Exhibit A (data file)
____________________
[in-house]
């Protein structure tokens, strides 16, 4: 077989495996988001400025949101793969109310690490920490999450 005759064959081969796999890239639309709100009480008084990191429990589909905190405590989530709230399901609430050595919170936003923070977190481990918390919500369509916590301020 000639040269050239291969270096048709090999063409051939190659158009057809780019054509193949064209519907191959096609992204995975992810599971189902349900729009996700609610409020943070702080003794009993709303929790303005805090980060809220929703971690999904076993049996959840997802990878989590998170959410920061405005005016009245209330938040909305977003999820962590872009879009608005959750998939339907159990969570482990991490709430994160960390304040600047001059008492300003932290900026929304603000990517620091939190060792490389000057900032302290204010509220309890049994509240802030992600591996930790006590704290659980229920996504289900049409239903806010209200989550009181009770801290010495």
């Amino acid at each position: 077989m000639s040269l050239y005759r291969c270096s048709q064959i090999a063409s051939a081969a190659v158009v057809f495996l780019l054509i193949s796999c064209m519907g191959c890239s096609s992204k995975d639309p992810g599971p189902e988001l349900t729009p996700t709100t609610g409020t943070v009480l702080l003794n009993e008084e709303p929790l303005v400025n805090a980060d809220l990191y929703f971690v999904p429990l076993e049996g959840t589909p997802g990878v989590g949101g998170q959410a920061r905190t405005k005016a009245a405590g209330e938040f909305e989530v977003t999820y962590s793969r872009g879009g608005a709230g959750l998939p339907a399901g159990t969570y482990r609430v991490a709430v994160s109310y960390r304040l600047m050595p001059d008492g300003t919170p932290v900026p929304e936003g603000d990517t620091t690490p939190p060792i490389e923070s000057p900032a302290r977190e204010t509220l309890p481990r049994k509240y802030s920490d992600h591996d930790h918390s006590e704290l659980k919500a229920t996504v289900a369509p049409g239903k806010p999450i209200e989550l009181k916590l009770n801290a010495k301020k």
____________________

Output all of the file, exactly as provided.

[in-house]
């Protein structure tokens, strides 16, 4: 077989495996988001400025949101793969109310690490920490999450 005759064959081969796999890239639309709100009480008084990191429990589909905190405590989530709230399901609430050595919170936003923070977190481990918390919500369509916590301020 000639040269050239291969270096048709090999063409051939190659158009057809780019054509193949064209519907191959096609992204995975992810599971189902349900729009996700609610409020943070702080003794009993709303929790303005805090980060809220929703971690999904076993049996959840997802990878989590998170959410920061405005005016009245209330938040909305977003999820962590872009879009608005959750998939339907159990969570482990991490709430994160960390304040600047001059008492300003932290900026929304603000990517620091939190060792490389000057900032302290204010509220309890049994509240802030992600591996930790006590704290659980229920996504289900049409239903806010209200989550009181009770801290010495």
């Amino acid at each position: 077989m000639s040269l050239y005759r291969c270096s048709q064959i090999a063409s051939a081969a190659v158009v057809f495996l780019l054509i193949s796999c064209m519907g191959c890239s096609s992204k995975d639309p992810g599971p189902e988001l349900t729009p996700t709100t609610g409020t943070v009480l702080l003794n009993e008084e709303p929790l303005v400025n805090a980060d809220l990191y929703f971690v999904p429990l076993e049996g959840t589909p997802g990878v989590g949101g998170q959410a920061r905190t405005k005016a009245a405590g209330e938040f909305e989530v977003t999820y962590s793969r872009g879009g608005a709230g959750l998939p339907a399901g159990t969570y482990r609430v991490a709430v994160s109310y960390r304040l600047m050595p001059d008492g300003t919170p932290v900026p929304e936003g603000d990517t620091t690490p939190p060792i490389e923070s000057p900032a302290r977190e204010t509220l309890p481990r049994k509240y802030s920490d992600h591996d930790h918390s006590e704290l659980k919500a229920t996504v289900a369509p049409g239903k806010p999450i209200e989550l009181k916590l009770n801290a010495k301020k």